Regulatory risks, per technical definition, are the risks associated with the potential for laws related to a given industry, country, or type of security to change and impact relevant investments. (investorwords.com, n.d.) A common example of this is torts.
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Tort law addresses civil wrongs arising from non-contractual obligations. A person who suffers injury may use the tort law to oblige the person responsible for his injury to pay for the damages the injury brought about. Tort law differs from criminal law in the sense that in criminal law, the offense is against the State, the State is the plaintiff. In Tort, the offense is against a person and that person is the plaintiff.
Examples of Torts
A very simple example of tort is as follows: Eve lives in the 5th floor of an apartment. On her balcony are pots of plants. One pot accidentally fell off the balcony and onto the ground where Adam was hit on the head and he suffered a concussion, causing his absence from work for two days. Adam here may sue Eve for the damages he suffered (medical bills, unpaid time out of work, sleepless nights). His win depends on whether he can prove that Eve committed a tortious act: failing to exercise the standard care associated with maintaining plants on the balcony.
Since this paper is more about the impact of torts in the economy, I shall provide another example: Consider a restaurant with a logo, “satisfaction guaranteed”. The customer did not like his food. Has the company committed a tortious act? Can the customer sue the company for not enjoying his breakfast? He may just be able to, provided he can prove that the company has not exercised standard care in cooking his breakfast.
Negligence and Standard Care
The main concept behind the Tort Law is Negligence. Those people who have not acted with standard care are considered negligent should an incident arise giving injury to a third person while he is responsible. The person who commits something tortious is called a tortfeasor.
In the USA, the late 20th century saw a substantial increase in lawsuit arising from some form of personal injury. To manage torts, it is imperative that a person or an organization exhibit some form of risk management.
Risk management seeks to control exposure to legal risks and to limit the impact of such negativity to an individual or an institution. William A. Kaplin and Barbara A. Lee, in 1995, identified and described four common methods of risk management: : risk avoidance, risk control, risk transfer, and risk retention.
This entails an effort on the individual to limit risks by eliminating activities that may give rise to the risks. For instance, in the case of Eve and Adam described above, Eve can just put a net around her balcony so the pots will not fall off the ground. In the case of the restaurant, they can very well remove the logo given that no one can please everyone.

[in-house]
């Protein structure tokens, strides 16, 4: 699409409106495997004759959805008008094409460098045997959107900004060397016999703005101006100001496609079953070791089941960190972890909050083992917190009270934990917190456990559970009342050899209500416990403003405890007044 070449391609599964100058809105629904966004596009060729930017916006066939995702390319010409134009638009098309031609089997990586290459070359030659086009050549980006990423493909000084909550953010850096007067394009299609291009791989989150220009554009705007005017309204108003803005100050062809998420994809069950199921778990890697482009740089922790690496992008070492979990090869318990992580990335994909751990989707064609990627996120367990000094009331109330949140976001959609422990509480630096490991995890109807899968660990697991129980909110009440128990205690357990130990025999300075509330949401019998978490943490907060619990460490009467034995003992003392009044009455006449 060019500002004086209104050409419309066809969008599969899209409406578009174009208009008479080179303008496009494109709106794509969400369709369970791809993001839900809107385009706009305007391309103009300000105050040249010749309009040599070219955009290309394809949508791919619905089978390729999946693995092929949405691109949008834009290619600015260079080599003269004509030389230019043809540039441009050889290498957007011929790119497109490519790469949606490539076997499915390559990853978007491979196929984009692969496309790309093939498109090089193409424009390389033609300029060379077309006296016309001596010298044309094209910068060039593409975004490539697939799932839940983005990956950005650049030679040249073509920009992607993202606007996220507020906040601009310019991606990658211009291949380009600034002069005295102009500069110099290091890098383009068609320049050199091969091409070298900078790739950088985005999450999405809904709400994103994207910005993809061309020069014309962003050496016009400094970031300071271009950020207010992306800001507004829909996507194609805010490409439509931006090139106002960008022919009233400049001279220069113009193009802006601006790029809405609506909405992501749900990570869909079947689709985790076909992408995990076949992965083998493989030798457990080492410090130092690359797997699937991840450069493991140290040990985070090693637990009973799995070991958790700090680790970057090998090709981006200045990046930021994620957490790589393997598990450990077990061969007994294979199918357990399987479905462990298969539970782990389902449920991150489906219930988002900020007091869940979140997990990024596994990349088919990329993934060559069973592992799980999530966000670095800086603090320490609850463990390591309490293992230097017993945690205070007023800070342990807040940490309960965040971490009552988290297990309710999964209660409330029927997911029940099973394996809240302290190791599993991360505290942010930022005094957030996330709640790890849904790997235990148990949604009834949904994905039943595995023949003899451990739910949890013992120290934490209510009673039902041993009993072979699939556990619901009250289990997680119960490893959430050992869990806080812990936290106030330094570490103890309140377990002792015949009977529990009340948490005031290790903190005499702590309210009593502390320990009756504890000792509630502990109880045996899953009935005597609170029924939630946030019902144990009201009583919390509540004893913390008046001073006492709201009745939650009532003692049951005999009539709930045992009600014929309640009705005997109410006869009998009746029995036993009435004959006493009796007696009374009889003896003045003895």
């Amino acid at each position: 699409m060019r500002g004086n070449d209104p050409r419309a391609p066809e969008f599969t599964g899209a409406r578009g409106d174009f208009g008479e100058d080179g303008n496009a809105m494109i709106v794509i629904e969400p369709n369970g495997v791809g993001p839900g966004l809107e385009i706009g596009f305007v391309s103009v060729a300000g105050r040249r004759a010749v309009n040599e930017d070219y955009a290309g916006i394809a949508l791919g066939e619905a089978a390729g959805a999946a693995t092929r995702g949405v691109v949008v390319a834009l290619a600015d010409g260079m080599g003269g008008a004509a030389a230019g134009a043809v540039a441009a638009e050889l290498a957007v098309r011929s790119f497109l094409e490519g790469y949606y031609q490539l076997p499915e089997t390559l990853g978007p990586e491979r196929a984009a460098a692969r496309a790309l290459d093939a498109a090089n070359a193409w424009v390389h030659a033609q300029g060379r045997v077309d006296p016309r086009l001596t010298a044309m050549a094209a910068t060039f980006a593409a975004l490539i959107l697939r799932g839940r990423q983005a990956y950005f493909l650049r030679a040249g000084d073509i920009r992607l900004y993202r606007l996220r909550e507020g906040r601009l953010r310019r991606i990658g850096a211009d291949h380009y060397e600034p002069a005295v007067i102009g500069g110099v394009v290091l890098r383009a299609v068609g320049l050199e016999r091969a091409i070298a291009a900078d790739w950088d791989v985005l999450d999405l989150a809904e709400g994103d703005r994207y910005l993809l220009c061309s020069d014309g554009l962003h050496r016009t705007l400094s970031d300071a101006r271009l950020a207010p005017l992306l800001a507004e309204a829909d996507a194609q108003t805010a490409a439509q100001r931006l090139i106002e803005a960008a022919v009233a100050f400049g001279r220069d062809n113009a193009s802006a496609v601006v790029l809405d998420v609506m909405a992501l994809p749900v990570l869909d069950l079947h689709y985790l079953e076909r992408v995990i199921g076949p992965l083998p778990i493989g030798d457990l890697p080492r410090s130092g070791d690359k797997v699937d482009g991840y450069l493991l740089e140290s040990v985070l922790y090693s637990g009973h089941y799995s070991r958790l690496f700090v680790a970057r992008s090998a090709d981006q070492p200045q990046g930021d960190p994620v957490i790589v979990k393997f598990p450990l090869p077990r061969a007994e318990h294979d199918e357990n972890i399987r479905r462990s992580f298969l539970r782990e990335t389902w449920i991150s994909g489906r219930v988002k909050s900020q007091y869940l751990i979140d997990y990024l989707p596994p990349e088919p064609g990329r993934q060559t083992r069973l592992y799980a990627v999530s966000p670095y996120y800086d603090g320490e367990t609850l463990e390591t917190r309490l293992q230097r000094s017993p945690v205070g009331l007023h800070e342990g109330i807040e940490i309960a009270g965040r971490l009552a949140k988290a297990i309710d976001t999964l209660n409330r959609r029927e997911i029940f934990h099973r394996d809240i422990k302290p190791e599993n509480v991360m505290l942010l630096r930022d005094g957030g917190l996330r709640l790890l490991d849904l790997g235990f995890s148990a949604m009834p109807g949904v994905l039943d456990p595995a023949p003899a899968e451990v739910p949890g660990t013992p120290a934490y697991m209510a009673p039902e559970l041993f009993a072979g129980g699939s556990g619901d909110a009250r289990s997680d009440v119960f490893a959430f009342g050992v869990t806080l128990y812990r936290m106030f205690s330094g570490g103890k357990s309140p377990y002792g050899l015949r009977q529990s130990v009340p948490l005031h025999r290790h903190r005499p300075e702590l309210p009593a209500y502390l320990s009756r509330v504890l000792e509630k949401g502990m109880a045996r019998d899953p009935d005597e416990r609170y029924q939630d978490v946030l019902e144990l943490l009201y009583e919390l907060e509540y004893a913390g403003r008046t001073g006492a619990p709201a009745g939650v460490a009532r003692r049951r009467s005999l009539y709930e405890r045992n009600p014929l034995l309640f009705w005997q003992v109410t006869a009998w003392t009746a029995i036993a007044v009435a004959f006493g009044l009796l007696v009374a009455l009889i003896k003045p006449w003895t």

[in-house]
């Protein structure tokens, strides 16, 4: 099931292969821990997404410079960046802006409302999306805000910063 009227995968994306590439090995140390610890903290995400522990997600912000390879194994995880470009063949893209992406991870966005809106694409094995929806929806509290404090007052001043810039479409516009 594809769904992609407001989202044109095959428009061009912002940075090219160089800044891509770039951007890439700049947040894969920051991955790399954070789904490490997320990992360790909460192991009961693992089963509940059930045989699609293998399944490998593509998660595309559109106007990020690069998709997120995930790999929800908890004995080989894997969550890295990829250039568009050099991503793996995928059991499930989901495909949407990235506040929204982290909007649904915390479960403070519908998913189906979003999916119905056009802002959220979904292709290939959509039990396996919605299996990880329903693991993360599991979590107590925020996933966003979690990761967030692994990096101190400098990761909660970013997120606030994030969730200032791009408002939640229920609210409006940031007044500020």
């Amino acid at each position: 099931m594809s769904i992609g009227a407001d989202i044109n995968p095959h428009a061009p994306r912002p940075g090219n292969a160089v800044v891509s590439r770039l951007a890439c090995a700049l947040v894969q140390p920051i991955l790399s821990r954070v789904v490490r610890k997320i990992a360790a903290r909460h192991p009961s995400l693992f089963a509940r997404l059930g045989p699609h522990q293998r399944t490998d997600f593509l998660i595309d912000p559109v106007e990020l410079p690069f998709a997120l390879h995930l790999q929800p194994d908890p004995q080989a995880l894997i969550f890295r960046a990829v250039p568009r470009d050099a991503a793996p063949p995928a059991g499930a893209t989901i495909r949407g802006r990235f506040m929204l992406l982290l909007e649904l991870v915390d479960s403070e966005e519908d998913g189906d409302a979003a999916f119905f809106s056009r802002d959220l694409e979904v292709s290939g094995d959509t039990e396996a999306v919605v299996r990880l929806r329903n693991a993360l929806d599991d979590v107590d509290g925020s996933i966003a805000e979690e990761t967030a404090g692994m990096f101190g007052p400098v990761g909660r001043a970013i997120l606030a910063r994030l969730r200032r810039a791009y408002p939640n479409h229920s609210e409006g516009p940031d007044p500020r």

Risk control seeks to avoid liability by structuring programs in such a way as to limit or lessen the risk to the person or the establishment. This may entail compromise agreements between the two parties. For instance, Eve may speak with Adam regarding his injury. She can tell Adam that the incident is purely an accident, pay for his hospitalization bills and promise to put a net around her balcony in the future. As for the restaurant, since they have not fulfilled their logo of providing satisfaction, they can just refund the customer his payment for his food.
Insurance may be the most common form of risk transfer. Consider online merchants shipping often to their customer. These online merchants pay for the shipment of the goods to corporations and being the seller, the risk of loss is usually borne by them. As such, in any case the shipment was lost at sea or destroyed during transit, they can just ship to the customer a new package, give some incentive for being late, then claim from their insurance company the broken or lost goods in the shipment.
This is a way for organizations to maintin funds suppose they become exposed to risks in the future. This aspect probably comes hand in hand with risk control as risk control often involves money to remedy the effect of the risk on the organization. For instance, consider the case of an online merchant. The goods he sent to the consumer are defective from the time it was in the warehouse. To avoid any other disputes, the merchant will have to make a new shipment to the consumer with non-defective items without additional cost to the consumer. Essentially, the consumer received two sets of goods and only paid for one. The other set was paid by the risk retention funds of the online merchant.
Given the negative publicity brought about by court hearings and other legal procedures, a company really must exercise risk management, a combination of the four described above may be necessary to preserve the good name of the organization.
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StateUniversity.com (n.d.). Risk Management in Higher Education – Tort Liability, Other Sources of Risk. Retrieved July 23, 2009, from
Wikipedia, the free encyclopedia. (n.d.) Tort. etrieved July 23, 2009, from